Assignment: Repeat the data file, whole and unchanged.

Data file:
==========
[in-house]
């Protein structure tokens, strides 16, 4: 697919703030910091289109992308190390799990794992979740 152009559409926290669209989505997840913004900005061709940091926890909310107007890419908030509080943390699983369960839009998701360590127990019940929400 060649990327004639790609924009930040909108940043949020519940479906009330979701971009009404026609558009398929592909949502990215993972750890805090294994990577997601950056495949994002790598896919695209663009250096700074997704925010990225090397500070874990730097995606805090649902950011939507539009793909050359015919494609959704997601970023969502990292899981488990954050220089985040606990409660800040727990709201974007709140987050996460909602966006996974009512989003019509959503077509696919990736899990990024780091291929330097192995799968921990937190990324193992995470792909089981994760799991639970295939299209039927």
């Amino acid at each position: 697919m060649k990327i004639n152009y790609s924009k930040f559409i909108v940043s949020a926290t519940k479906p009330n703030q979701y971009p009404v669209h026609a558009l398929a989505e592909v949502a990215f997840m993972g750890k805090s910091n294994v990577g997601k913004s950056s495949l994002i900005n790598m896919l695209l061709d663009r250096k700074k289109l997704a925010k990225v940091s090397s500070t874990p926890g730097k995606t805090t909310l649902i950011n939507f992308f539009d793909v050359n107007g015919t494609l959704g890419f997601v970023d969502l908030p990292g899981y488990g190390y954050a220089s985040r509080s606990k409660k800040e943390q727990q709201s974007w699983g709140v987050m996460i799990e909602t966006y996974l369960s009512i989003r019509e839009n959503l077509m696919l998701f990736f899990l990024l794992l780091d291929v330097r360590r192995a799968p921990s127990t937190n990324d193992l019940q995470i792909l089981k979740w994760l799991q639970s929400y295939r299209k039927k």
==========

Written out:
[in-house]
């Protein structure tokens, strides 16, 4: 697919703030910091289109992308190390799990794992979740 152009559409926290669209989505997840913004900005061709940091926890909310107007890419908030509080943390699983369960839009998701360590127990019940929400 060649990327004639790609924009930040909108940043949020519940479906009330979701971009009404026609558009398929592909949502990215993972750890805090294994990577997601950056495949994002790598896919695209663009250096700074997704925010990225090397500070874990730097995606805090649902950011939507539009793909050359015919494609959704997601970023969502990292899981488990954050220089985040606990409660800040727990709201974007709140987050996460909602966006996974009512989003019509959503077509696919990736899990990024780091291929330097192995799968921990937190990324193992995470792909089981994760799991639970295939299209039927």
């Amino acid at each position: 697919m060649k990327i004639n152009y790609s924009k930040f559409i909108v940043s949020a926290t519940k479906p009330n703030q979701y971009p009404v669209h026609a558009l398929a989505e592909v949502a990215f997840m993972g750890k805090s910091n294994v990577g997601k913004s950056s495949l994002i900005n790598m896919l695209l061709d663009r250096k700074k289109l997704a925010k990225v940091s090397s500070t874990p926890g730097k995606t805090t909310l649902i950011n939507f992308f539009d793909v050359n107007g015919t494609l959704g890419f997601v970023d969502l908030p990292g899981y488990g190390y954050a220089s985040r509080s606990k409660k800040e943390q727990q709201s974007w699983g709140v987050m996460i799990e909602t966006y996974l369960s009512i989003r019509e839009n959503l077509m696919l998701f990736f899990l990024l794992l780091d291929v330097r360590r192995a799968p921990s127990t937190n990324d193992l019940q995470i792909l089981k979740w994760l799991q639970s929400y295939r299209k039927k």